Washington Redskins: Fallout from Supreme Court ruling in key case
By Desmond Lee
Issues Going Forward
Given the broad reach of the Court’s ruling, the Fourth Circuit is expected to rule in the Redskins favor by reinstating the trademarks that the PTO had cancelled. When that will ultimately happen is, at this time, uncertain, but the Redskins have taken steps to expedite that process.
Two days after the Court’s decision, the Redskins submitted a letter to the Fourth Circuit requesting that, in light of the Court’s decision in the band’s matter, it reverse the district court’s decision upholding the PTO’s cancellation of the team’s trademarks. That same day, the Fourth Circuit solicited each of the parties’ position on whether oral argument was necessary, setting a deadline of July 3, 2017 for a response.
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Not surprisingly, the Redskins responded the very next day, arguing that oral argument was unnecessary given the dispositive nature of the Court’s decision on the issues in the team’s case. As of this writing, Blackhorse has not submitted a response to the Fourth’s Circuit inquiry on oral argument.
While the Court did not pass on the substantive issue of whether the Redskins name was disparaging, its ruling nonetheless drives the Redskins narrative that its team name is not offensive. The Court’s ruling complements a Washington Post poll last May which returned results showing that 90 percent of Native Americans were not offended by the team’s name. The Post’s poll numbers in 2016 mirrored those of one taken by the Annenberg Foundation in 1994.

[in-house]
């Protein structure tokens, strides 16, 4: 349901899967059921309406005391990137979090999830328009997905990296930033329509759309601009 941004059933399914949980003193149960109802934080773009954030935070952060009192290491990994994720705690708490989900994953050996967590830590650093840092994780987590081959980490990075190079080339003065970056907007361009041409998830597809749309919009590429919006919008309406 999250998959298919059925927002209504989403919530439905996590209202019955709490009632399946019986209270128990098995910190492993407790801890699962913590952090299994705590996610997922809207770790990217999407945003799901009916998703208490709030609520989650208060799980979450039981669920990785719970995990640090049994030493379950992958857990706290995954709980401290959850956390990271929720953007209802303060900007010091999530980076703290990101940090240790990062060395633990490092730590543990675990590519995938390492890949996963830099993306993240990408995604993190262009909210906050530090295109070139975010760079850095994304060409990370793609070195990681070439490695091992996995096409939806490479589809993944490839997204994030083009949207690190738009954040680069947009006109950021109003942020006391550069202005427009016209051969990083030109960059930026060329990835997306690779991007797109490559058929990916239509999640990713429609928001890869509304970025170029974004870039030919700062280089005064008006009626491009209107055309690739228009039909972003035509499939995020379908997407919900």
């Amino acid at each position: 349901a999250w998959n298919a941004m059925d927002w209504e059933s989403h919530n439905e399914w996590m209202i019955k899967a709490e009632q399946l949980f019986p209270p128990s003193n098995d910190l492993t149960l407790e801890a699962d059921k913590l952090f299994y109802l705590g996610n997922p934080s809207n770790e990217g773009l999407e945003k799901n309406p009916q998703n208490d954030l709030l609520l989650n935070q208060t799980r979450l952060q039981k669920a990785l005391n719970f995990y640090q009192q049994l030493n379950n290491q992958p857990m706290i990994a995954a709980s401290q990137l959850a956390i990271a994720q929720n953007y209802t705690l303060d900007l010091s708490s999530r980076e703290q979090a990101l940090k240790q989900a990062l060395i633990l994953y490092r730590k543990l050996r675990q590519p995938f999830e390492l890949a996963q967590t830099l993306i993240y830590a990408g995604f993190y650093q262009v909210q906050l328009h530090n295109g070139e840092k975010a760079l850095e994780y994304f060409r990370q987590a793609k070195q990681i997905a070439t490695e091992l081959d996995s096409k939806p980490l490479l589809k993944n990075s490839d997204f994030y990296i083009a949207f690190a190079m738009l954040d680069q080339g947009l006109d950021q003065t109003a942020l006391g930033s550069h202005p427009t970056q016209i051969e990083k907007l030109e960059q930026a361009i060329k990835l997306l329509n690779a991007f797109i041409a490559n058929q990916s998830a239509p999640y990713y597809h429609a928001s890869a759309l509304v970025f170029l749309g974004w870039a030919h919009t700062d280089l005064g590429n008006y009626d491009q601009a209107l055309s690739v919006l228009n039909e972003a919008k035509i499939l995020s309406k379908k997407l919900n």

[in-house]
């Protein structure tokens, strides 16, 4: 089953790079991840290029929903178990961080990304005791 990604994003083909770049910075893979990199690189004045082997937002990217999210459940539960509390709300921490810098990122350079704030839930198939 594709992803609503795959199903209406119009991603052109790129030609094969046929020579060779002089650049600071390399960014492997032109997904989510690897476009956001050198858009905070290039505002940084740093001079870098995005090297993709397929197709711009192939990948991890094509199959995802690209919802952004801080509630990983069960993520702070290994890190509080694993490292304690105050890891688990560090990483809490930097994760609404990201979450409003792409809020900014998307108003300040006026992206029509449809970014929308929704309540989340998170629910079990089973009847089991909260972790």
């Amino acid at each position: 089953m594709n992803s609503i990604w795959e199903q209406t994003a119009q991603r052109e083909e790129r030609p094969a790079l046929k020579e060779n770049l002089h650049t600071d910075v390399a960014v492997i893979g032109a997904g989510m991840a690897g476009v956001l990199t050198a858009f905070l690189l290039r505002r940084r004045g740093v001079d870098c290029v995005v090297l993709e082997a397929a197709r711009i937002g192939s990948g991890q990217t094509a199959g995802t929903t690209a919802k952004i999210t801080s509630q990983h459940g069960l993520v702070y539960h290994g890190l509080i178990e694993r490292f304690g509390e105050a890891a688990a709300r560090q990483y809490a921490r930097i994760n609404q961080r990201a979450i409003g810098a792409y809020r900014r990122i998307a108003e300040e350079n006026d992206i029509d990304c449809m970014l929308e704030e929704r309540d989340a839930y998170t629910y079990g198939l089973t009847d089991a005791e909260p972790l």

Buoyed by this strong showing of social acceptance of the team’s name and armed once again with the protections of federal trademark law, Redskins owner Daniel Snyder was justifiably “THRILLED” in all caps by this latest judicial development.
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This new-found euphoria, of course, can’t distract the team from some of its other on-field and off-season issues, not the least of which is pressing concern of the long-term future of its quarterback Kirk Cousins. Snyder and those in Redskins Nation can only hope to use this heartening victory off the field to yield similar returns on the field to build on the team’s first consecutive winning seasons in two decades.
Update: On June 28, 2017, the Department of Justice, which intervened in the Redskins trademark case, advised the Fourth Circuit that it concurred with the Redskins that oral argument wasn’t necessary and that the team’s trademarks should be restored. The next day, on June 29, 2017, Blackhorse notified the court that she also agreed on both counts.
The Fourth Circuit will be sending this matter down to the district court judge that originally decided the Redskins matter. He will complete the formality of returning the protections of trademark law to the Redskins shortly thereafter.